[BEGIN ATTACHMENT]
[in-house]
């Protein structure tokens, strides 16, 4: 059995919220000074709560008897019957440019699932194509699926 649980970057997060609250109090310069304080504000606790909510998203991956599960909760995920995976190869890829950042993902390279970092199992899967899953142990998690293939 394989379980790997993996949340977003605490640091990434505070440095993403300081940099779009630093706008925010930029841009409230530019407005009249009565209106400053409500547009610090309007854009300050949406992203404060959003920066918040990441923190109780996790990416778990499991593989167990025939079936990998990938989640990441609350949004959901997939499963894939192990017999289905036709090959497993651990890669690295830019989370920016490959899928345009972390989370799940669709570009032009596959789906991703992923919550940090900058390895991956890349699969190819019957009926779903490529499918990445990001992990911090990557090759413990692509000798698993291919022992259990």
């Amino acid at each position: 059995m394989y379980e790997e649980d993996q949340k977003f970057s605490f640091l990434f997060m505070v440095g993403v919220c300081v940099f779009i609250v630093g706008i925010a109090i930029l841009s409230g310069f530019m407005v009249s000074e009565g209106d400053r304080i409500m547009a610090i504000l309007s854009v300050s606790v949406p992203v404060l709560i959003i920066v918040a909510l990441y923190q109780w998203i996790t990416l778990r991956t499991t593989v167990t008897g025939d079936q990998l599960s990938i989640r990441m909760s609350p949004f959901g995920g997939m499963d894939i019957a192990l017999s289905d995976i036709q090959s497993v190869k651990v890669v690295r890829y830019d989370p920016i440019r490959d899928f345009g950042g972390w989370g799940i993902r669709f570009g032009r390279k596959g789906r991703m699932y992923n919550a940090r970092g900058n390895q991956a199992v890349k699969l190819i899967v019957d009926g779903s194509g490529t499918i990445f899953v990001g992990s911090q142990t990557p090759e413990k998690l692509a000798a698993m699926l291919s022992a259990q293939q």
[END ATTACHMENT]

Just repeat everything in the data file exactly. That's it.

[in-house]
């Protein structure tokens, strides 16, 4: 059995919220000074709560008897019957440019699932194509699926 649980970057997060609250109090310069304080504000606790909510998203991956599960909760995920995976190869890829950042993902390279970092199992899967899953142990998690293939 394989379980790997993996949340977003605490640091990434505070440095993403300081940099779009630093706008925010930029841009409230530019407005009249009565209106400053409500547009610090309007854009300050949406992203404060959003920066918040990441923190109780996790990416778990499991593989167990025939079936990998990938989640990441609350949004959901997939499963894939192990017999289905036709090959497993651990890669690295830019989370920016490959899928345009972390989370799940669709570009032009596959789906991703992923919550940090900058390895991956890349699969190819019957009926779903490529499918990445990001992990911090990557090759413990692509000798698993291919022992259990």
């Amino acid at each position: 059995m394989y379980e790997e649980d993996q949340k977003f970057s605490f640091l990434f997060m505070v440095g993403v919220c300081v940099f779009i609250v630093g706008i925010a109090i930029l841009s409230g310069f530019m407005v009249s000074e009565g209106d400053r304080i409500m547009a610090i504000l309007s854009v300050s606790v949406p992203v404060l709560i959003i920066v918040a909510l990441y923190q109780w998203i996790t990416l778990r991956t499991t593989v167990t008897g025939d079936q990998l599960s990938i989640r990441m909760s609350p949004f959901g995920g997939m499963d894939i019957a192990l017999s289905d995976i036709q090959s497993v190869k651990v890669v690295r890829y830019d989370p920016i440019r490959d899928f345009g950042g972390w989370g799940i993902r669709f570009g032009r390279k596959g789906r991703m699932y992923n919550a940090r970092g900058n390895q991956a199992v890349k699969l190819i899967v019957d009926g779903s194509g490529t499918i990445f899953v990001g992990s911090q142990t990557p090759e413990k998690l692509a000798a698993m699926l291919s022992a259990q293939q």